Poor graduates to pay more than rich under university interest rate fee changes

Poorer graduates would pay significantly more than their rich counterparts for their degrees if the government's plans to charge higher interest on university degrees. Photo: Louise Kennerley

Poorer graduates would pay significantly more than their rich counterparts for their degrees if the government's plans to charge higher interest on university degrees. Photo: Louise Kennerley

Poor graduates would pay about 30 per cent more than their richer counterparts for their degree under the federal government's plan to charge real interest on student debts for the first time, according to the architect of the HECS system.

Leading education economist Bruce Chapman, who has conducted the most detailed modelling of the government's proposal, says the ''unfair'' policy undermines a fundamental tenet of Australia's internationally-lauded HECS repayment system.

He is urging the government to consider alternatives outlined in a new research paper, which would reduce inequity and save low-income graduates tens of thousands of dollars.

The government announced in the May budget that it would peg student debts to the government bond rate, capped at six per cent, rather than inflation.

Professor Chapman's alternative proposals could be a game-changer for the government, which is expected to have to compromise on its higher education package to pass it through the Senate.

Education Minister Christopher Pyne has flagged the government is willing to give ground on the interest rate proposal.

Professor Chapman's paper, which he wrote with Australian National University colleague Timothy Higgins, has been presented to the government for consideration.

The modelling shows that a low-income graduate on a salary of $33,000 to $40,000 would pay $105,000 in total repayments over a lifetime on a starting debt of $60,000. By contrast, a high income earner (with a salary of $60,000 to $87,000) would pay only $75,000 in total repayments on the same starting debt – that is $30,000 less than low income earners.

Graduates on a median salary would pay about $82,000 in repayments on the same starting debt.

Low-income earners would be hardest hit by the interest rate changes because they spend more time out of the workforce and have lower salaries. This means a real interest rate, applied from the time they begin accumulating debt, would see their debts compound dramatically, Professor Chapman said.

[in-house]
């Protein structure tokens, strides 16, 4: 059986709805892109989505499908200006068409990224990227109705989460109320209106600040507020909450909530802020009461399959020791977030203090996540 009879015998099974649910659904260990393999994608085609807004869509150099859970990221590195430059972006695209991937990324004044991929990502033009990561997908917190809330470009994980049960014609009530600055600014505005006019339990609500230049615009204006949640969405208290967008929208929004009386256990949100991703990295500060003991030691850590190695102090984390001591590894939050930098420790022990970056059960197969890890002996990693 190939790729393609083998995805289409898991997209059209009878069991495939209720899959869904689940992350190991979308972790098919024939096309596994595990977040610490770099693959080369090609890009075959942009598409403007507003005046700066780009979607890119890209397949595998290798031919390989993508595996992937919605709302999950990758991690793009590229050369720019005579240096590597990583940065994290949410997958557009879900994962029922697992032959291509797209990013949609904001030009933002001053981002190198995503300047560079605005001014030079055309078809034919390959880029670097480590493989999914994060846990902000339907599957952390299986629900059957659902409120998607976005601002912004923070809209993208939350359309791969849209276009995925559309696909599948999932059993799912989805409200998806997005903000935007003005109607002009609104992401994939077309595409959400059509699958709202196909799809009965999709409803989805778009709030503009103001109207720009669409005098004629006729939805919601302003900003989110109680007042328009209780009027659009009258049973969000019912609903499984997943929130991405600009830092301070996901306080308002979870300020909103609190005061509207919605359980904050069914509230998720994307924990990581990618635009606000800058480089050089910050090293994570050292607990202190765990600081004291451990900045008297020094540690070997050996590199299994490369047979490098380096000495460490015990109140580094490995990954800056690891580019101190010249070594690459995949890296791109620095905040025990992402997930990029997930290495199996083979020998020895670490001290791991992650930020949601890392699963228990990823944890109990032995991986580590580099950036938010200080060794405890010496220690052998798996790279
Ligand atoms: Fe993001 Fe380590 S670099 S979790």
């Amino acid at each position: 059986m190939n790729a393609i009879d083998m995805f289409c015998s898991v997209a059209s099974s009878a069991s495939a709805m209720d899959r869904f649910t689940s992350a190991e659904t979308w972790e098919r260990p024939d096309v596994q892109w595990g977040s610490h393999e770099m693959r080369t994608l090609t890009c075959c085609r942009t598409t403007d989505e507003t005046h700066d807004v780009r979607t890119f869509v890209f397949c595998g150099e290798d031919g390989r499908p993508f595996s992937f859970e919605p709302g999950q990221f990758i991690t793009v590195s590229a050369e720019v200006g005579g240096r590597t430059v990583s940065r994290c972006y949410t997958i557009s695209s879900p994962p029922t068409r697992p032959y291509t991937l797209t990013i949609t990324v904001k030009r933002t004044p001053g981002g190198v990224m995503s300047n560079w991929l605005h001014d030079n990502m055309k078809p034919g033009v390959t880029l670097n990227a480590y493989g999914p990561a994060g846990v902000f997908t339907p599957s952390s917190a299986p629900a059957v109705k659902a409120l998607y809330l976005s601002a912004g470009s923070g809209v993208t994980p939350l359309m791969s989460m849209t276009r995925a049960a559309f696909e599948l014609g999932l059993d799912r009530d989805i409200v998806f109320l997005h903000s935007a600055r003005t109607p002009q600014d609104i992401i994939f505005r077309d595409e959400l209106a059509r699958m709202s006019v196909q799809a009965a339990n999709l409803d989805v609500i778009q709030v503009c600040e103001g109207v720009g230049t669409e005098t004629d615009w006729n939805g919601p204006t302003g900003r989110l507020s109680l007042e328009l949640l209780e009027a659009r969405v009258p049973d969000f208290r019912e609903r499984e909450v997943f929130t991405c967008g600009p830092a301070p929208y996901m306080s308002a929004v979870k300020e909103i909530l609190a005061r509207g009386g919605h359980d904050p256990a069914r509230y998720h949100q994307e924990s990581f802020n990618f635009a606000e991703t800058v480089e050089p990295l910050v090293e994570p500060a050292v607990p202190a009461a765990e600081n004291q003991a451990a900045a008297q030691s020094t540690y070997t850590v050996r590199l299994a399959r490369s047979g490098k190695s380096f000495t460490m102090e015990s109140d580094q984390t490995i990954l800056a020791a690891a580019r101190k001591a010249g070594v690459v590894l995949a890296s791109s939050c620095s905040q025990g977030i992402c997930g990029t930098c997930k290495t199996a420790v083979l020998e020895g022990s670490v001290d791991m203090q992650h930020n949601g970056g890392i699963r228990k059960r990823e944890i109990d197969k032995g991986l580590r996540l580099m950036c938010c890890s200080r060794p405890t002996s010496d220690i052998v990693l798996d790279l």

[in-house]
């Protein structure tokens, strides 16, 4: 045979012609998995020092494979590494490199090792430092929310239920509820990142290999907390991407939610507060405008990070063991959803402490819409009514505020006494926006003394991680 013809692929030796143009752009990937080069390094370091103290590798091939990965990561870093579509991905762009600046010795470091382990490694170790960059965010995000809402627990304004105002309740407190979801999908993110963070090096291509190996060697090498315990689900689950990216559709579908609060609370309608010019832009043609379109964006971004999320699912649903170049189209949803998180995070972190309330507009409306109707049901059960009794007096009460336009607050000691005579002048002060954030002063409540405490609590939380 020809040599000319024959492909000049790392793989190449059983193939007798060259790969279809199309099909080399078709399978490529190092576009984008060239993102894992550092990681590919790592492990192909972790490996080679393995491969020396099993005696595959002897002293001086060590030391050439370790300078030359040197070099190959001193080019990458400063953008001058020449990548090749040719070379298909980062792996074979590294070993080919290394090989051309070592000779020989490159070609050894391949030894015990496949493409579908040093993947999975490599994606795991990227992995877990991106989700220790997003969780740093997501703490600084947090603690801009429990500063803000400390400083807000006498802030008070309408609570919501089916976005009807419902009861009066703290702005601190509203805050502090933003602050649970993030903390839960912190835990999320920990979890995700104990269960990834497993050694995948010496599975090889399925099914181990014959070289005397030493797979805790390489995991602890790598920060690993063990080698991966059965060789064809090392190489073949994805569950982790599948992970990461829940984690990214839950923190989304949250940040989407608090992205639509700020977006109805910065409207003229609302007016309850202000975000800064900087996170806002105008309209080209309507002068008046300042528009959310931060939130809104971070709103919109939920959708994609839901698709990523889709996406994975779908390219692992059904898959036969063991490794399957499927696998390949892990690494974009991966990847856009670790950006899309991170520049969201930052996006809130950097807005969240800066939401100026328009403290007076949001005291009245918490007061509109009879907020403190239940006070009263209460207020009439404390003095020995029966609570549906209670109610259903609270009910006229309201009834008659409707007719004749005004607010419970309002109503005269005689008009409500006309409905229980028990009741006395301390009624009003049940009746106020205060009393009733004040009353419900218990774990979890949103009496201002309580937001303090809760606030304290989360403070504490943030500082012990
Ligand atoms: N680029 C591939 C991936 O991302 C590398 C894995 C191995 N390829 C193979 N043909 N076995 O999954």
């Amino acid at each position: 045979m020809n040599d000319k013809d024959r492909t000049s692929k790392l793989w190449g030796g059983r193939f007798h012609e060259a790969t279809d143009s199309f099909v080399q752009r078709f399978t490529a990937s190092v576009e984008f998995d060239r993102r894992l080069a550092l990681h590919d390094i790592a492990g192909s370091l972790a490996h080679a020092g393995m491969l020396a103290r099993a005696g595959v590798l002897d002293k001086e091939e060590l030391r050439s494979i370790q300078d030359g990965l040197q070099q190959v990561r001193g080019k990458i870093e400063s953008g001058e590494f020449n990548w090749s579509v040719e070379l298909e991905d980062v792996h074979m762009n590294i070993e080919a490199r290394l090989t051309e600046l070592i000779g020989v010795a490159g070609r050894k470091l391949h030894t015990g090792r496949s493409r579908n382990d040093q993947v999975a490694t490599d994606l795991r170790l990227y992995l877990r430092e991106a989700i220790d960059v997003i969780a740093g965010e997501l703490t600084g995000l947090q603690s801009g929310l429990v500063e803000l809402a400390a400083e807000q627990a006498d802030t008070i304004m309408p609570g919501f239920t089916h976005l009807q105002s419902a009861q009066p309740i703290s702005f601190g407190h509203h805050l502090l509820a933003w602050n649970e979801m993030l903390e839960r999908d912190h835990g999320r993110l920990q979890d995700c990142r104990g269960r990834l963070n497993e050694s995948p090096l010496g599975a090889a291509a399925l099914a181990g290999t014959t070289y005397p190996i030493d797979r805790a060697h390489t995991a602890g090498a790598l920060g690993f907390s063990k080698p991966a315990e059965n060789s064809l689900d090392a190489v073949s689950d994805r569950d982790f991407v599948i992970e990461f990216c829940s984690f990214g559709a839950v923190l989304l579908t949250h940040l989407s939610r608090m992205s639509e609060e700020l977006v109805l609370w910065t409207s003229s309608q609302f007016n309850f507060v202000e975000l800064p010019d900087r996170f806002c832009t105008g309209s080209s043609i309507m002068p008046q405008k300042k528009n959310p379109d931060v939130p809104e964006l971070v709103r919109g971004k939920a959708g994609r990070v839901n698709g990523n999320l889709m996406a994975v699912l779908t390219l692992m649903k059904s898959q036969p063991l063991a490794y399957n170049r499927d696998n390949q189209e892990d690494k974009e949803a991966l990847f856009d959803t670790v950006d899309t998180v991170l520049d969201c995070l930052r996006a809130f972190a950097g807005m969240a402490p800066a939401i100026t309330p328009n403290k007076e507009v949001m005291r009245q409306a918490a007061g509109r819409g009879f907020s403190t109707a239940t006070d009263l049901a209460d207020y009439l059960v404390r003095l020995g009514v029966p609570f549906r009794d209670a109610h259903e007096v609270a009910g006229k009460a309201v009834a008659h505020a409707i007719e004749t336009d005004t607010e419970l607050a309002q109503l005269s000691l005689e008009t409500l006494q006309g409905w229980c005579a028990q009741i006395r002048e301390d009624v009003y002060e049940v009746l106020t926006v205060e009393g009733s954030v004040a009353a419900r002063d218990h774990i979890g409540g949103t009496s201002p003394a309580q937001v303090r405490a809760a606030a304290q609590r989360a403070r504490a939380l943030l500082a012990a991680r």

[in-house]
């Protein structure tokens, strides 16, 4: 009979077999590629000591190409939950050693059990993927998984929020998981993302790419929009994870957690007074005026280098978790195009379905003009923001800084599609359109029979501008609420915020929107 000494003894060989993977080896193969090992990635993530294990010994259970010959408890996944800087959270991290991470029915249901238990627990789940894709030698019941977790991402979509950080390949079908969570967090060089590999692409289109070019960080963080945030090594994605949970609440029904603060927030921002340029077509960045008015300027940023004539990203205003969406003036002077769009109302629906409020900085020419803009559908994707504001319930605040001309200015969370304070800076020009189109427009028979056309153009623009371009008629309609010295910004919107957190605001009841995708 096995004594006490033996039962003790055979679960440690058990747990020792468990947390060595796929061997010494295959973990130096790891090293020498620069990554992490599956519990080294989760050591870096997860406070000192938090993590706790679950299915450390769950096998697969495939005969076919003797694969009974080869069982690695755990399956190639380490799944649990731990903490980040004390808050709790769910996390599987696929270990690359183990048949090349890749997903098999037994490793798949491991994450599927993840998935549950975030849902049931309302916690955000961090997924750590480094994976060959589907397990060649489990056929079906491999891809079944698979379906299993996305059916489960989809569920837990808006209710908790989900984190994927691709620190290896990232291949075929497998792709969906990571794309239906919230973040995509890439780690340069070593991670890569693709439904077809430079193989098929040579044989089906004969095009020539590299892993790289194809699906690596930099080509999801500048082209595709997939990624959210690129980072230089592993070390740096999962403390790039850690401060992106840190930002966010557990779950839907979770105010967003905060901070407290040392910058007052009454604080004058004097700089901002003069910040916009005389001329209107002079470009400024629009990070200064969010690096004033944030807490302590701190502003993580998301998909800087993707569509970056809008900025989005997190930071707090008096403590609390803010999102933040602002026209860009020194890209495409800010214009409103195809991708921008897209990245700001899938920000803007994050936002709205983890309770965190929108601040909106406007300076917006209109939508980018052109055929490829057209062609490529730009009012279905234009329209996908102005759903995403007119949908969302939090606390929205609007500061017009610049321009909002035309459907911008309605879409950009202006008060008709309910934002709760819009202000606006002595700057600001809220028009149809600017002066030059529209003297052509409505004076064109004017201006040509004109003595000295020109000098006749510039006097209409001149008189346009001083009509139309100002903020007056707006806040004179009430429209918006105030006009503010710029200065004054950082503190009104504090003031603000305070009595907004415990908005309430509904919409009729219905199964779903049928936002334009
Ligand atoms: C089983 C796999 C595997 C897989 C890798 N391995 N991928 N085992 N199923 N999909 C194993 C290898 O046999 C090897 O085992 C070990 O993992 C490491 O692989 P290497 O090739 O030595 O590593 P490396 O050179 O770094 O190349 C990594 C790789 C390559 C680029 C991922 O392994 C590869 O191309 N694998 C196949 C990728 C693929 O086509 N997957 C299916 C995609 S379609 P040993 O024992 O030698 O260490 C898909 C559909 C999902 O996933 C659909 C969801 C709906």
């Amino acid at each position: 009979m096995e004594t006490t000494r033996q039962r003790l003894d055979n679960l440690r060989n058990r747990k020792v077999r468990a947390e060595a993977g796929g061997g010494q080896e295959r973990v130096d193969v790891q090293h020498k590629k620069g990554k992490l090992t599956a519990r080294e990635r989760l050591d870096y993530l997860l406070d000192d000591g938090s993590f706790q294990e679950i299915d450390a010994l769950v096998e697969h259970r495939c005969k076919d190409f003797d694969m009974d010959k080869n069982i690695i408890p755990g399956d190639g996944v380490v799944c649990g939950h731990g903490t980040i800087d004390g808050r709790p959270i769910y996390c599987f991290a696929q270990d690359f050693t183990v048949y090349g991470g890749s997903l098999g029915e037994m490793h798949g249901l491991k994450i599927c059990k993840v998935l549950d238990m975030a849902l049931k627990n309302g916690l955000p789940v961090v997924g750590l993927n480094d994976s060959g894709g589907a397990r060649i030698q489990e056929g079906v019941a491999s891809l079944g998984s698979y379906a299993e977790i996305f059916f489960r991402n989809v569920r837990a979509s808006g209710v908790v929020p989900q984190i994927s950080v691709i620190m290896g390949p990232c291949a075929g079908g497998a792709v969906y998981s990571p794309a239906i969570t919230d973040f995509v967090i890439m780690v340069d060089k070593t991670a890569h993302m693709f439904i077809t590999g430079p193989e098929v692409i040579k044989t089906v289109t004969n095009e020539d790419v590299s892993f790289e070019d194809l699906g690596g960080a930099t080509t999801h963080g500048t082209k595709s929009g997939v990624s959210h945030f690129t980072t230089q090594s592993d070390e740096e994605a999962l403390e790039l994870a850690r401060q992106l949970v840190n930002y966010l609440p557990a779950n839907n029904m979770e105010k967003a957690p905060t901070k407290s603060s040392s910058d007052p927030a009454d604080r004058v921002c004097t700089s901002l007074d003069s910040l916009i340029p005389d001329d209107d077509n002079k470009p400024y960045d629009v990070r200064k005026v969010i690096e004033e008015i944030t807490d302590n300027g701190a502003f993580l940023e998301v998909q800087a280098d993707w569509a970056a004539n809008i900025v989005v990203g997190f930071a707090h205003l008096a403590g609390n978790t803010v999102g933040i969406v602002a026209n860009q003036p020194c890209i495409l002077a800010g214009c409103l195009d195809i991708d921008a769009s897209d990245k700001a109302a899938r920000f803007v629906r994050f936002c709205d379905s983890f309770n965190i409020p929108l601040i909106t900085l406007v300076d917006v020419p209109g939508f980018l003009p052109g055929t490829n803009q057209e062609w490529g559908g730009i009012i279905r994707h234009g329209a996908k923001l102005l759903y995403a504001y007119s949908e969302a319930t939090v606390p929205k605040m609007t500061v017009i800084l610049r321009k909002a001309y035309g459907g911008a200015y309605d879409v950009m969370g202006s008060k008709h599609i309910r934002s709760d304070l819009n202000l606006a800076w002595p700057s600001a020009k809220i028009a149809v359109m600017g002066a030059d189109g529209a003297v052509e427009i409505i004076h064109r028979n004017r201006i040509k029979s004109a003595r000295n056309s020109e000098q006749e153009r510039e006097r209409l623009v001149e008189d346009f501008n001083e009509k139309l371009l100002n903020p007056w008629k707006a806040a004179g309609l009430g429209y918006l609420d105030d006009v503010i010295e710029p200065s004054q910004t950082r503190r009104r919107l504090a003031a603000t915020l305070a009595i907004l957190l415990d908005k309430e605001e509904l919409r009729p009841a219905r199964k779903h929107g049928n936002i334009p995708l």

Students who do not complete a degree, but accumulate a university debt, would be among the worst affected, he said.

"Using the long-term bond rate will be regressive – and it is very hard to argue this is fair," Professor Chapman told Fairfax Media. "It takes away an important part of the loan design.

"HECS was designed to protect people who go to university but, because of bad luck or bad circumstances, don't get to enjoy the benefits.

"HECS should act as an insurance mechanism and that aspect of the scheme is being undermined."

In their paper, Professor Chapman and Dr Higgins propose two alternatives:

  • a hybrid scheme where graduates only pay the higher interest rate when they are above the earning threshold (about $50,000); or
  • a one-off 25 per cent surcharge on each graduate's loan, with debts then pegged to inflation.

They find that either of these approaches would reduce inequity significantly from the government's current proposal but would have a relatively small impact on the budget.

Under a hybrid system, low-income earners would pay six per cent more in repayments than high income earners – down from 30 per cent. The surcharge approach would essentially wipe out the inequity altogether.

Group of Eight Universities chairman Ian Young told the National Press Club on Wednesday that he was "fairly confident" the government would modify its interest rate proposal.

SMH

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